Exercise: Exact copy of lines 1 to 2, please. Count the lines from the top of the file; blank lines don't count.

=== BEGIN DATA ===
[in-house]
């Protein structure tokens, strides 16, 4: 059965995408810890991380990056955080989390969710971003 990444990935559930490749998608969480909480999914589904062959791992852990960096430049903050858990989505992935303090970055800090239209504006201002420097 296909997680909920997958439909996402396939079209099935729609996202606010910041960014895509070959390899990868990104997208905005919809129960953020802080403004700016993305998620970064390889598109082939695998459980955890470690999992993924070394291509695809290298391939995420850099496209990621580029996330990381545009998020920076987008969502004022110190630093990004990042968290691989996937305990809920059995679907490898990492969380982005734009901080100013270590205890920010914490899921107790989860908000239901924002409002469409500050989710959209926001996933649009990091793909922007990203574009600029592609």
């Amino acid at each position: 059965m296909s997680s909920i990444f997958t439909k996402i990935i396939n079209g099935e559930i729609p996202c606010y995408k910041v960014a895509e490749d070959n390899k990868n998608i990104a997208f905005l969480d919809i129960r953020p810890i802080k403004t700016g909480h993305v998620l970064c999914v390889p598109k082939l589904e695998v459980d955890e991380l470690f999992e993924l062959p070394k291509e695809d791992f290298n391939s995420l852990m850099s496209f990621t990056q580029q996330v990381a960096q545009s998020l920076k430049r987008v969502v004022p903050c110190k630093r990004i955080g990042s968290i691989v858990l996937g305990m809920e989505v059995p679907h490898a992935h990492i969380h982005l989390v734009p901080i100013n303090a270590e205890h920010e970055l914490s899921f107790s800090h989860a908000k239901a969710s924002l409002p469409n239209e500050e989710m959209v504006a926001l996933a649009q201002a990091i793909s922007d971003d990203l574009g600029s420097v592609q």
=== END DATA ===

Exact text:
[in-house]
């Protein structure tokens, strides 16, 4: 059965995408810890991380990056955080989390969710971003 990444990935559930490749998608969480909480999914589904062959791992852990960096430049903050858990989505992935303090970055800090239209504006201002420097 296909997680909920997958439909996402396939079209099935729609996202606010910041960014895509070959390899990868990104997208905005919809129960953020802080403004700016993305998620970064390889598109082939695998459980955890470690999992993924070394291509695809290298391939995420850099496209990621580029996330990381545009998020920076987008969502004022110190630093990004990042968290691989996937305990809920059995679907490898990492969380982005734009901080100013270590205890920010914490899921107790989860908000239901924002409002469409500050989710959209926001996933649009990091793909922007990203574009600029592609």